Monday, March 27, 2017

Elders Eardley & Camp Strike Out On Their Own

The following is a letter written to John Morgan. Two of the incoming missionaries got tired of waiting for instructions and struck out on their own. One of them [Richard Camp] having relatives living in the area who had not joined the church, they decided to go find them. The other [James W Eardley] wrote this letter.

Dresden Tennessee
December 14, 1880
John Morgan

     Elder John W Taylor and myself arrived at St. Louis on time. We stopped four days and no tidings of Brother [Matthias Foss] Cowley. In the meantime Brothers Camp and [Abraham O.] Smoot rejoined our party, and thinking proper Brother C[amp] and myself wended our way to Dresden. Brother C[amp] found many who was acquainted with his parents but no relatives nor have we found any saints. Immediately after arriving, I wrote Bro. [Lorenzo] Hunsaker, Benton Co., but up to the present time, being five days since our arrival I have received no reply. Notwithstanding our delay we have not been idle; by conversing with this family and that, we found a great spirit of inquiry in regard to the Latter-day Saints. They visited us and a great many seemed very anxious, even requesting us to hold a meeting, although we felt that a little experience would be of great service. Still under the circumstances we felt the duty resting upon us.   We engaged the Court House, the largest building in the town, places up a few notices, and soon after the appointed hour, to our surprise, the house was full, with the humble and the meek and aristocracy, men and women. You may imagine that with comparitively(sic) speaking no experience, we felt our weakness, and we needed to rely upon some one beside ourselves, and I can assure you we were assisted. They paid the utmost attention. We entertained them about an hour and a quarter. At close of service by request, I gave away over thirty tracts, which I had with me, and had calls for more, and could have sold several Books of Mormon if I had had them. Brother Camp has loaned several of his books to inquiring parties. Notwithstanding this spirit of inquiry, there is an opposition spirit; the Methodist minister is greatly opposed to us; another party threatened us, "should we have a meeting we should be tarred and feathered." but the opposition comparatively speaking, amounts to nothing.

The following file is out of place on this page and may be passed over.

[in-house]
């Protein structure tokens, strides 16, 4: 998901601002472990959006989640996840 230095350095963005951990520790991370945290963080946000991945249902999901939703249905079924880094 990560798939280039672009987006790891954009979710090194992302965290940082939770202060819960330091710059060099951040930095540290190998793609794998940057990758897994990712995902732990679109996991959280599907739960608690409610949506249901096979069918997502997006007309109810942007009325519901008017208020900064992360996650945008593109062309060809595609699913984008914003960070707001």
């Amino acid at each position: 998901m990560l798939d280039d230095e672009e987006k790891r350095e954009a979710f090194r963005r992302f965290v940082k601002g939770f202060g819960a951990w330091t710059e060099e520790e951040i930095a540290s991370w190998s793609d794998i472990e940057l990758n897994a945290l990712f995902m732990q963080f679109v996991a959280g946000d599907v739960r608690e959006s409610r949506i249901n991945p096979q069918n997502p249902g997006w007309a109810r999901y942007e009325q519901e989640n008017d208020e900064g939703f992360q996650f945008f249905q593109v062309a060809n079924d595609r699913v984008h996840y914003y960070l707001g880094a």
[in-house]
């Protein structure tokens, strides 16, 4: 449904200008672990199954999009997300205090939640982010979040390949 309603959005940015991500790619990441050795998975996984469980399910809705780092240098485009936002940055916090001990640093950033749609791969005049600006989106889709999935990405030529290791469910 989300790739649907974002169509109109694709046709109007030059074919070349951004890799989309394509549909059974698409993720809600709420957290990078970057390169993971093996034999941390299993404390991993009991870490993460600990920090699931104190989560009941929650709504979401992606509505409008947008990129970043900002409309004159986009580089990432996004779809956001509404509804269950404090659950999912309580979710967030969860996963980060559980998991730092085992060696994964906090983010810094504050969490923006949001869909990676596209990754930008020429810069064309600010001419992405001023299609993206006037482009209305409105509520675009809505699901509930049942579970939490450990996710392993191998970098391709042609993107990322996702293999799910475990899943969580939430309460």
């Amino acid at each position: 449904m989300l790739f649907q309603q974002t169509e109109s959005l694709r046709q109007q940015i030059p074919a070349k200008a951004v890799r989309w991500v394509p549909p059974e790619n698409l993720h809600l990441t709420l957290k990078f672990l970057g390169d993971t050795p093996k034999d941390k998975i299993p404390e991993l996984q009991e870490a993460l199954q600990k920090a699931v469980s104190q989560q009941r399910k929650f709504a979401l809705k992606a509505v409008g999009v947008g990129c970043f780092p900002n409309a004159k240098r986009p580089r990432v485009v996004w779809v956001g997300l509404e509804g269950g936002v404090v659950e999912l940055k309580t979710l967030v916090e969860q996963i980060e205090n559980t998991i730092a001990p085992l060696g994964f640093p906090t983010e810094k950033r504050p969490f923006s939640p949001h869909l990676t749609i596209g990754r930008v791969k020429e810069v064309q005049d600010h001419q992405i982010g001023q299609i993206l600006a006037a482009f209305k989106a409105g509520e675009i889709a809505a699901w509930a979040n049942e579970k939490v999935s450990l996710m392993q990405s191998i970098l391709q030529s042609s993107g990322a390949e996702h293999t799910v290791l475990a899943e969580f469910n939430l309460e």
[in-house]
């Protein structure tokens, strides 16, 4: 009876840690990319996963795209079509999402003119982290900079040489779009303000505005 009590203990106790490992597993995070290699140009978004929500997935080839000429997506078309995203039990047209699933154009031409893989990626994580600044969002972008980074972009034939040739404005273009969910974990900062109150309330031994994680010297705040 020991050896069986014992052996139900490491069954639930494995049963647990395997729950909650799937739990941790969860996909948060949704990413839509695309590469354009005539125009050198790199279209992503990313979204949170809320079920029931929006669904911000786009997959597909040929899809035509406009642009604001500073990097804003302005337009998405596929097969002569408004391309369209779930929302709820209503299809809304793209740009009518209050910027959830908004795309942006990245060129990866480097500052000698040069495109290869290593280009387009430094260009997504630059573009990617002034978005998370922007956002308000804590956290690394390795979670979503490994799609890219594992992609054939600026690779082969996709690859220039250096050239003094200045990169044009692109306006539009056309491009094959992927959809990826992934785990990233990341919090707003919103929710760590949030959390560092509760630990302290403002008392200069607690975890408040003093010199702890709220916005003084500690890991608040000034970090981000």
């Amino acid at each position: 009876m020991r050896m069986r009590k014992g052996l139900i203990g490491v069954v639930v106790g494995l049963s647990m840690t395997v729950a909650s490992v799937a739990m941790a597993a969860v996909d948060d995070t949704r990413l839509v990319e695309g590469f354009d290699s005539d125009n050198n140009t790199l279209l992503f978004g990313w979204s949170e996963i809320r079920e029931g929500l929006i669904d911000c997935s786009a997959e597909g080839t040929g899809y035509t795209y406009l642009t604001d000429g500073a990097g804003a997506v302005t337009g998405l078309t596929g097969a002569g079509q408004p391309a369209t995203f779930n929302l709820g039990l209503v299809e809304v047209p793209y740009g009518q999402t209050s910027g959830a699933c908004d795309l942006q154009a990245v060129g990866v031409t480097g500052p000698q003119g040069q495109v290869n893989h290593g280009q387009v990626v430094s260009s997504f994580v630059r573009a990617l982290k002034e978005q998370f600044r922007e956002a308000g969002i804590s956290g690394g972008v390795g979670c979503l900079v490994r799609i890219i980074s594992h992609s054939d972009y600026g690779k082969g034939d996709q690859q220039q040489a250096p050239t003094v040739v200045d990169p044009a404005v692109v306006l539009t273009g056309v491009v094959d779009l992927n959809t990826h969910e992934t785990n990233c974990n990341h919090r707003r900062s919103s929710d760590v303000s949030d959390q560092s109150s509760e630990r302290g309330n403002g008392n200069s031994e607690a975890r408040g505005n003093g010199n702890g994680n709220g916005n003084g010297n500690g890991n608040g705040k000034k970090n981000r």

Brother Camp having and inclination to go to Paris, Henry county, 25 miles east, to see some of his relatives, I have concluded to travel with him. We will travel on foot, taking it slow, and advocating our principles as we journey.

[Post Script]
I imagine they got retroactive permission for their initiative since they continued preaching in the Weakley and Henry county area for three months before returning by way of Carroll County. "In Huntington, Carroll County, they had obtained a hall and held a meeting with a good attentive audience." Afterwards the two were split up, Eardley going to Perry county and Camp going to Kentucky. Elder Cowley arrived in St Louis shortly after Camp and Eardley struck out on their own. Cowley and John W Taylor went on to Dawson, Georgia.  Abraham O Smoot went to Owen County, Kentucky.


Amy T said...

Great letter. Thirty years would not have been enough to erase the memory of the Camps, given some of their experiences in their last days in Weakley County. Also, we really could use a good biography of A. O. Smoot.

BruceAllen said...

Yes, who could forget the Camps? As for the need for a good A O Smoot biography, yes. And it seems like there would be enough material on which to base it.

Ardis said...

A lot of missionaries would have taken the excuse to laze around waiting for instructions -- good for these two for going ahead!

I really like this intimate glimpses into life of the past, the kind of thing that doesn't show up in formal histories all that often.

BruceAllen said...

Thanks Ardis. As we said on my mission, it is easier to get forgiveness than permission. Well, actually, I'd say that to my companions who most of the time just shook their head.